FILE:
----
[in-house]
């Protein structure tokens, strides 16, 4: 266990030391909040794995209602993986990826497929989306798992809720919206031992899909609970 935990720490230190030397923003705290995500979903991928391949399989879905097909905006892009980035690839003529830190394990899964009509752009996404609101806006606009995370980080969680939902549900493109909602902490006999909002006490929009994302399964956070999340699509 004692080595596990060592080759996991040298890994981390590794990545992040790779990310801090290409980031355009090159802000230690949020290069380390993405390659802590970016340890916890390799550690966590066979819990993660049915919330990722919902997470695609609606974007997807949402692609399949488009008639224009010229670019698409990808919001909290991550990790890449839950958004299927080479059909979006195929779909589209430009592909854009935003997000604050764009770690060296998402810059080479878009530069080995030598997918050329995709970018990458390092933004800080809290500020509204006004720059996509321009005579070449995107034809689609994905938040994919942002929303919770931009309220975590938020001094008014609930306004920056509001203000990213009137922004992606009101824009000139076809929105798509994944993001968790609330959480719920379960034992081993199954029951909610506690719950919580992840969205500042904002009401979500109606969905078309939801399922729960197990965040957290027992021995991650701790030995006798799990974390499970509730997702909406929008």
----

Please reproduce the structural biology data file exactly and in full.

[in-house]
């Protein structure tokens, strides 16, 4: 266990030391909040794995209602993986990826497929989306798992809720919206031992899909609970 935990720490230190030397923003705290995500979903991928391949399989879905097909905006892009980035690839003529830190394990899964009509752009996404609101806006606009995370980080969680939902549900493109909602902490006999909002006490929009994302399964956070999340699509 004692080595596990060592080759996991040298890994981390590794990545992040790779990310801090290409980031355009090159802000230690949020290069380390993405390659802590970016340890916890390799550690966590066979819990993660049915919330990722919902997470695609609606974007997807949402692609399949488009008639224009010229670019698409990808919001909290991550990790890449839950958004299927080479059909979006195929779909589209430009592909854009935003997000604050764009770690060296998402810059080479878009530069080995030598997918050329995709970018990458390092933004800080809290500020509204006004720059996509321009005579070449995107034809689609994905938040994919942002929303919770931009309220975590938020001094008014609930306004920056509001203000990213009137922004992606009101824009000139076809929105798509994944993001968790609330959480719920379960034992081993199954029951909610506690719950919580992840969205500042904002009401979500109606969905078309939801399922729960197990965040957290027992021995991650701790030995006798799990974390499970509730997702909406929008």